86. 86. Catmint • Nepeta sibirica or Nepeta mussinii – Eurasian origin – Garden soil & care – Lowers fever, increases perspiration, mildly sedative – Treats colds, influenza, nervous tension, anxiety & gastric upsets – Applied externally to cuts and bruises – Stimulating, minty tea – Edible flowers Photo Courtesy of www.johnnyseeds.com
  87. 87. Catnip • Nepeta cataria – Eurasian origin – Garden soil & care – Short-lived perennial – Uses similar to Catmint – Also used as a salad ingredient – Relaxing tea herb - Primary ingredient in “Sleepytime” type herbal teas – Stimulant for some felines, all speciesPhoto courtesy of www.ontariowildflowers.com
  88. 88. Chamomile • Matricaria recutita (German)/Annual & Chamaemelum nobile (Roman)/Perennial • Central European origin • Garden soil & care • Shade required in heat – Antiseptic, anti- inflammatory – Tea helps with nausea & indigestion – Tea promotes calm, stress reduction and sound sleep – Edible flower Photo Courtesy of Sandy Wagner
  89. 89. Chaste Tree (Vitex) (Monk’s Pepper Tree) • Vitex agnus-castus – Mediterranean – Landscape tree – Relaxant – Pain-relieving properties – Reduces libido – Dried seeds used as a substitute for black peppercorns
  90. 90. Chaste Tree (Vitex)
  91. 91. Chervil • Anthriscus cerefolium – Eurasian origin – Garden soil & care – Winter annual – Mild digestive properties – Very delicate flavor for salads & culinary – Part of fines herbes combination Photo Courtesy of www.johnnyseeds.com
  92. 92. Chicory • Chichorium intybus – Eurasian origins – Improved garden soil – Bitter tonic herb – Dried, crushed root made into infusions for digestive upset & to improve appetite – Mild stimulant & laxative – Added to salads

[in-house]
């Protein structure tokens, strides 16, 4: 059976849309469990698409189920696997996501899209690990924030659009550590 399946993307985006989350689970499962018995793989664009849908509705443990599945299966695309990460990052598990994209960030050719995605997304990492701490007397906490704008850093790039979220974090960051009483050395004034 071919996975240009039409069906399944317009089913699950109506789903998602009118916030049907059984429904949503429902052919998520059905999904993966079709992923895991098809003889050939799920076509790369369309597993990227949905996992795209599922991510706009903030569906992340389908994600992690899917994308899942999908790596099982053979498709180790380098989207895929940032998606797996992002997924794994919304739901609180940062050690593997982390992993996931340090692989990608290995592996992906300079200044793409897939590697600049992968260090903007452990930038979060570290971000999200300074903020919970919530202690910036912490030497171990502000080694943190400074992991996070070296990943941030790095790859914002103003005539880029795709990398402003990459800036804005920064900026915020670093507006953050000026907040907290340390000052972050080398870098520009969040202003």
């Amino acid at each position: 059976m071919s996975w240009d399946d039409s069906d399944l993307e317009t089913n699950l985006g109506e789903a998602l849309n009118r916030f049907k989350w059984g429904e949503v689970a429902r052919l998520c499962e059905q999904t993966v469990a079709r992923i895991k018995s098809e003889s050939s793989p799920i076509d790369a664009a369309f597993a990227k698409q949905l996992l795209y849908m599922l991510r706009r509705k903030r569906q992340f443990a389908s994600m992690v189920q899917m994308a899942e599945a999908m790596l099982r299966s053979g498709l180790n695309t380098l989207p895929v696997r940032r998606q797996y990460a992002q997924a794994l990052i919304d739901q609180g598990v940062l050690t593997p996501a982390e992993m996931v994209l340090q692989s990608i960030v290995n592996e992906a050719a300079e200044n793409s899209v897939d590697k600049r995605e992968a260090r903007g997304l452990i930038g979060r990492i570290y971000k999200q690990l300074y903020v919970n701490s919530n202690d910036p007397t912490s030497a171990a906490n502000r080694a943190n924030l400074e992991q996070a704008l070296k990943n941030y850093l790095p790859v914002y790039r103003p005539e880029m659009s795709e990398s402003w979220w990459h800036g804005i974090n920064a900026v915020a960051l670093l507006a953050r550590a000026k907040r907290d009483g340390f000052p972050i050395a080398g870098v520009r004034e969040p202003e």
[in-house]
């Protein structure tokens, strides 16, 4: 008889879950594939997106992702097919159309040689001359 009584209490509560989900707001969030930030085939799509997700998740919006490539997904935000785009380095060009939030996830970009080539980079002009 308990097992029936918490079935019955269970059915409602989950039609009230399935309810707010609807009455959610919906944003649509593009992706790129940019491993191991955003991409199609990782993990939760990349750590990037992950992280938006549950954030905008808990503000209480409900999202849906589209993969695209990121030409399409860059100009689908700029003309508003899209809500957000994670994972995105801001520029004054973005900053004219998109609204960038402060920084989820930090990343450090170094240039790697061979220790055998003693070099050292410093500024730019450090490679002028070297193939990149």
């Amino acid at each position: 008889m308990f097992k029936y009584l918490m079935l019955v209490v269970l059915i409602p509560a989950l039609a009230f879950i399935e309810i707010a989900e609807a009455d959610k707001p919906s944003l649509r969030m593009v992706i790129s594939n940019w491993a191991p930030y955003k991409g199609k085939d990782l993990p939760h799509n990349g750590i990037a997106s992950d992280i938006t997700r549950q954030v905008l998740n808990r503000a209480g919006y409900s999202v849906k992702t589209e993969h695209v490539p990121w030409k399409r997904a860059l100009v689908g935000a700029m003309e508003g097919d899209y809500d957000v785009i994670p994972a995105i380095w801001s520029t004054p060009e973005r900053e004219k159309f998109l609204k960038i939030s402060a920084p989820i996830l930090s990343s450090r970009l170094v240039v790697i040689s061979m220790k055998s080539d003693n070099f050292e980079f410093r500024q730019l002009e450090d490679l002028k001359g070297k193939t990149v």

93. 93. Chili/Chile Peppers Nahuatl/Aztec = Chilli Spanish = Chile • Capsicum spp. – Central & S. America – Good soil, fert. & water – Analgesic properties – Increases perspiration – Beneficial with heart attack victims – Many culinary uses fresh or dried Photos Courtesy of www.johnnyseeds.com
  94. 94. Chives-Edible Blossom • Allium schoenoprasum – Eurasia origins – Improved garden soil – No medical applications – Culinary uses – Edible flower Photos Courtesy of www.johnnyseeds.com
  95. 95. Chives-Garlic (Chives-Chinese) • Allium tuberosum – ALL GARDENS SHOULD HAVE!!! – Garden soil & care – many culinary uses fresh, as a garlic or chives substitute
  96. 96. Cilantro(leaf-herb)/Coriander(seed-spice) • Coriandrum sativum • WINTER ANNUAL • Eurasian origins • Garden soil & care – digestive aid – appetite stimulant – fungicidal and antibacterial uses – seed extract lowers blood cholesterol – Many culinary uses around the world
  97. 97. Cilantro/Coriander-Vietnamese • Polygonum odoratum • Tropical Asia • Summer Harvest • Garden soil & care • Frost sensitive – fresh leaves used as a perennial substitute for cilantro in many Asian recipes Photo Courtesy of www.mountainvalleygrowers.com
  98. 98. Clematis Vine • Clematis recta • POISONOUS!!! – Traditional and historic medicinal uses for a variety of ailments Photo Courtesy of www.ces.ncsu.edu
  99. 99. Coreopsis – Lance Leaved • Coreopsis lanceolata • N. American prairies • Garden soil & care or on drip in xeriscape – traditional dye plant for natural fibers - cotton, wool and plant fibers for linen and baskets
  100. 100. Creosote • Larrea tridentata • N. American deserts • Xeriscape planting – anti-oxidant properties – cancer treatment – immune system stimulant – general tonic